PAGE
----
Consumers generally don’t have the time or resources to establish whether these claims are accurate. And in many cases even when they use the advertised good or service, they can’t easily evaluate whether the advertised claims are true.
Consumers need to be able to rely on the accuracy of claims to be able to make informed purchasing decisions. Under the Fair Trading Act it is now illegal to make a representation about a good or service without any reasonable basis. What this means is that businesses that make claims or imply something about their goods or services must have reasonable grounds for making those claims.
Tips for businesses
- Don’t make claims that you don’t have reasonable grounds for believing to be true
- Rely on facts, figures and credible sources of information, not guesses and unsupported opinions
- Keep documentation or other information that you have gathered in the process of sourcing or researching a good or service
- You must have reasonable grounds for claims at the time they are made, substantiating a claim after it was made may not get you off the hook.
What types of claims need to be substantiated?
Any claim a business makes about a good or service must be substantiated – whether the claim is express or implied.
An express claim is one that is literally stated in advertising or other material, such as “All bikes half price” or “Clinical tests prove…”. An implied claim is one which is inferred or made indirectly. For example the claim “Available to you at factory prices” implies that the price is especially low because it reflects what a retailer would pay to the manufacturer when purchasing for resale. Equally, the claim “Eco-protect dishwashing liquid” implies that the dishwashing liquid is environmentally friendly.
What are reasonable grounds?
A business making a claim must have reasonable grounds for the claim. Reasonable grounds can come from:
- information provided by reputable suppliers or manufacturers
- information the business making the claim holds
- any other reasonable source (for example, scientific or medical journals).
Importantly, a business must have reasonable grounds at the time they are making the claim. If they don’t, they will breach the Fair Trading Act.
There is no precise test for what constitutes reasonable grounds. The nature of the goods or services and of the claim itself will influence what type of substantiation is required to support a claim.
For example, the Commission would expect a claim that asserts a particular product can cure disease to be supported by a high level of substantiation in the form of credible and reliable scientific and medical evidence. Alternatively, a general claim about the performance or effectiveness of a product familiar to consumers such as “Calcium is good for healthy bones and teeth” would require a lower level of substantiation.
When considering whether a business has reasonable grounds for a claim, relevant factors include:
- the nature of the goods, services about which the claim was made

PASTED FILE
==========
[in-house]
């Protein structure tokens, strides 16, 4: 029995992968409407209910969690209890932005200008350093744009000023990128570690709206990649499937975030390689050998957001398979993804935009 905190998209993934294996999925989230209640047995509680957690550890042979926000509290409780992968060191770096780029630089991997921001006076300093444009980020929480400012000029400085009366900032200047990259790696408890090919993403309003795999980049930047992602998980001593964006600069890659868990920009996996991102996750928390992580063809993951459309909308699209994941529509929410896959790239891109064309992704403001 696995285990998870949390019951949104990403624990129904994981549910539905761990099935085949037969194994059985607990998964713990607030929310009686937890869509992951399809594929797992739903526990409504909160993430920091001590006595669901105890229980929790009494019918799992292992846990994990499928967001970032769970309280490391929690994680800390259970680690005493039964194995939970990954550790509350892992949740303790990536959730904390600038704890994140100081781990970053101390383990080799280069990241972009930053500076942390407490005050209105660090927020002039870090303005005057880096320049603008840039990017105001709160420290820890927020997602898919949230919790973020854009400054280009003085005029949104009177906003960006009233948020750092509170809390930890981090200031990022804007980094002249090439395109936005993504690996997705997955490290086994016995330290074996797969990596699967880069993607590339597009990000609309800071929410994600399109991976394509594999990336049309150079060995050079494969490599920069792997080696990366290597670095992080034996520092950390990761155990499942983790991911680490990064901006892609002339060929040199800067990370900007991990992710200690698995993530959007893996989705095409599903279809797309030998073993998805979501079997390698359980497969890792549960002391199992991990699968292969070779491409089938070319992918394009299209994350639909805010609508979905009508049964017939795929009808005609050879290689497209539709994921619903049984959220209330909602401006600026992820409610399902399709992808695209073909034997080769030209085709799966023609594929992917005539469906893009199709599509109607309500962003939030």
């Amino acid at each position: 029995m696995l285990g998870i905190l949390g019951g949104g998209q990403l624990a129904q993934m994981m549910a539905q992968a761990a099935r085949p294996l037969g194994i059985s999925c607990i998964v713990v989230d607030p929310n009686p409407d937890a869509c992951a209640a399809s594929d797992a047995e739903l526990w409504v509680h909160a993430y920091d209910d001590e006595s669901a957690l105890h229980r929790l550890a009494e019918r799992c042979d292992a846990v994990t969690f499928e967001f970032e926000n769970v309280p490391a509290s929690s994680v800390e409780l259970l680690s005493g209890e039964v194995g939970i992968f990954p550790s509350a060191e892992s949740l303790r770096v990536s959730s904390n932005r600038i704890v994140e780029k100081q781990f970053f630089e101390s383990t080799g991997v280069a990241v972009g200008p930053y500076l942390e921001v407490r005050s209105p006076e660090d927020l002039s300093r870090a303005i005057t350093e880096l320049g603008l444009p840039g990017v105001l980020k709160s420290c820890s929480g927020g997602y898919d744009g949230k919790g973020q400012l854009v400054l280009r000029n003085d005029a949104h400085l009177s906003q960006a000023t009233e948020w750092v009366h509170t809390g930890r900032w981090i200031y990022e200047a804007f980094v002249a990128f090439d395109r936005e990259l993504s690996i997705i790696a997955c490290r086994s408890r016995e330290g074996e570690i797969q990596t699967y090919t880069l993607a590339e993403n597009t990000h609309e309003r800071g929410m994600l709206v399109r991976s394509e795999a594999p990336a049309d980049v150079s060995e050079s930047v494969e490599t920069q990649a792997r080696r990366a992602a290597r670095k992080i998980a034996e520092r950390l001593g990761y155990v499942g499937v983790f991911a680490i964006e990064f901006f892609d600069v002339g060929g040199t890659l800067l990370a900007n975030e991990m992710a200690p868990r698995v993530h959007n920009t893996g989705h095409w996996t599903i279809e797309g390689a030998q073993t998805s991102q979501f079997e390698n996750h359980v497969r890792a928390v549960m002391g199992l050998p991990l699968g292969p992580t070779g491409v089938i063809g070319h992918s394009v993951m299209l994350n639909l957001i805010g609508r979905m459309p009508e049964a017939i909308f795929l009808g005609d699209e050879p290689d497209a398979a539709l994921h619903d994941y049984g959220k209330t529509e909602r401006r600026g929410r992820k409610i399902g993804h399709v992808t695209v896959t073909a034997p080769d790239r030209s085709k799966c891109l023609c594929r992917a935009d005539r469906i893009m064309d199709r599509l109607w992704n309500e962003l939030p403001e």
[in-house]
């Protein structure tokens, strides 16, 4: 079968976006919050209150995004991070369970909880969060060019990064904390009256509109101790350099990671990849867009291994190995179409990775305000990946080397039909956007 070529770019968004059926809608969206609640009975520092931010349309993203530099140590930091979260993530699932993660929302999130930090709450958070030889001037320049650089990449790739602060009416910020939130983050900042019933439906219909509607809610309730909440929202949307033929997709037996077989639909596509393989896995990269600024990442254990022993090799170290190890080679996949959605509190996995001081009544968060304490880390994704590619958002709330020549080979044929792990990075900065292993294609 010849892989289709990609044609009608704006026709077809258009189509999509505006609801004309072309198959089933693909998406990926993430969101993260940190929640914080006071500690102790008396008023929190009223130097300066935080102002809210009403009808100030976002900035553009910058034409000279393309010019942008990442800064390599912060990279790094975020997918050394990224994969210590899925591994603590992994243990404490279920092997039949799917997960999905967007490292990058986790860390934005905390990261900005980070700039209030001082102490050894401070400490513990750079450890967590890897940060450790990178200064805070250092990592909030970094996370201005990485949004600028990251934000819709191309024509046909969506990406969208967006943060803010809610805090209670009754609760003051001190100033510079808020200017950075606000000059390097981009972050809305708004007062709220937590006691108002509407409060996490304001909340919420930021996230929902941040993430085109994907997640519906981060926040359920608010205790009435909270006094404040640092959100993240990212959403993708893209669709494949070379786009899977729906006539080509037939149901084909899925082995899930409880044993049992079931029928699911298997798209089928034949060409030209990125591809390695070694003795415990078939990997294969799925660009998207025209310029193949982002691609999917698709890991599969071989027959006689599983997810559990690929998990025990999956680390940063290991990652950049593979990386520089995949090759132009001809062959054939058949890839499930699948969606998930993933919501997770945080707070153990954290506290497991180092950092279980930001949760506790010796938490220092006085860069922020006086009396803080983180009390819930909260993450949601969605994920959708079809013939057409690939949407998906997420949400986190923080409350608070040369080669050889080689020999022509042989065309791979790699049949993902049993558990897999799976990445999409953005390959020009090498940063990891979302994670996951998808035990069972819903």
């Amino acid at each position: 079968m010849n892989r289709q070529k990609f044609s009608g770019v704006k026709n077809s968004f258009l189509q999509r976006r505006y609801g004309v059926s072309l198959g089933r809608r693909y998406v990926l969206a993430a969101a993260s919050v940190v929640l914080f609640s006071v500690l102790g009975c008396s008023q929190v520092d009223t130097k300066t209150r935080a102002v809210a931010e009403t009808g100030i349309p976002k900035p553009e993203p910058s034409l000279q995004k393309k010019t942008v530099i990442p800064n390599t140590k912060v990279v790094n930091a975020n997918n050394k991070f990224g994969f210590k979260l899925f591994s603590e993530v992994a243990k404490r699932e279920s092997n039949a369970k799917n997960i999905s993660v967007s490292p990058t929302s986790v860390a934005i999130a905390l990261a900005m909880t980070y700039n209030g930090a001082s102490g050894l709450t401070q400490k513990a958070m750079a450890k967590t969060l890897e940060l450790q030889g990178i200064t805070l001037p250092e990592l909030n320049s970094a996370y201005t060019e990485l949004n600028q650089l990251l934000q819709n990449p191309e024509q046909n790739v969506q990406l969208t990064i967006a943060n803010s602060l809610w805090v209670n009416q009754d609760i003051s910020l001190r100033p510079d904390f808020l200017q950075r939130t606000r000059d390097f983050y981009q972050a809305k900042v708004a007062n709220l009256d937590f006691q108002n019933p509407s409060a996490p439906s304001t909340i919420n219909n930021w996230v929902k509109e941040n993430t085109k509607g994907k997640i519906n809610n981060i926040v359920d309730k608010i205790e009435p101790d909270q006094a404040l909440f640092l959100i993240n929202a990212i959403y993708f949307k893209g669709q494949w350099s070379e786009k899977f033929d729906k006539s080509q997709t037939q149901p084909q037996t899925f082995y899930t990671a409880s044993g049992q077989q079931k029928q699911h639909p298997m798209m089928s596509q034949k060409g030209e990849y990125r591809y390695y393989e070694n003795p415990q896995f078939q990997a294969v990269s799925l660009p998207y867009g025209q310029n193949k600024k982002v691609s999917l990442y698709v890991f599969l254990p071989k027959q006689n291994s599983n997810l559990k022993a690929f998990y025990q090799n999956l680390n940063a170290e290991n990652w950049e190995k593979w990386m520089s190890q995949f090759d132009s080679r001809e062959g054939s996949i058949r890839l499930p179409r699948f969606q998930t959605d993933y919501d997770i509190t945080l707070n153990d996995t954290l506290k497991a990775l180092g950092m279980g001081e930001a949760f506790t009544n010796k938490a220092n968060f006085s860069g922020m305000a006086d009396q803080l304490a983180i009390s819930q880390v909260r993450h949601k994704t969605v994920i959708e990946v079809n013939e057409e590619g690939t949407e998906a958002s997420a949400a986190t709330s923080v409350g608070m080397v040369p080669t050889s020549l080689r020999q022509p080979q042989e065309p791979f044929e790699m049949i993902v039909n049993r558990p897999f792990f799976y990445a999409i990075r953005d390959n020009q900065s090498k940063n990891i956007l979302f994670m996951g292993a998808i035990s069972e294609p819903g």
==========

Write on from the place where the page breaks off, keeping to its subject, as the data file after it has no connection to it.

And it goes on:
- the nature of the claim
- any research steps or other steps taken by or on behalf of the business making the claim before it was made
- the nature and source of any information the business relied on to make the claim
- the actual or potential effects of the claim
- compliance with the requirements of any standards, codes or practices relating to the grounds for the claim
Example “Easter Sale – 50% Off”
This claim represents a special buying opportunity to purchase goods at a 50% discount for the Easter trading period.
In order to satisfy the reasonable grounds requirement, we would expect the business making the claim to have sufficient pricing and sales data to establish that, during the sale period, the relevant goods are for sale at a price that is 50% less than the usual price. This information must show the goods were offered for sale at the usual price for a reasonable time before the sale period.
Example “Available to you at factory prices”
The term “factory prices” implies that the prices are especially low because they reflect what other retailers would pay when they buy the relevant goods from the manufacturer for resale.
In order to satisfy the reasonable grounds requirement, we would expect the business making the claim to have sufficient pricing and sales data to substantiate that the prices charged to consumers are genuine factory prices. This data would have to show that the prices reflect the price usually charged by the manufacturer for the goods. Any additional costs could not be included in the asking price.
When a particular level of substantiation for a claim is expressly stated, such as “tests prove” or “doctors recommend”, the claim must be supported by the level of substantiation communicated to consumers.
Example – “Four independent clinical studies show that Tone Fit Shoes increase muscle activity and energy consumption over standard fitness shoes!”
The reference to independent case studies is a clear and unambiguous claim that the person or business making the claim has independent clinical study results to substantiate the claim.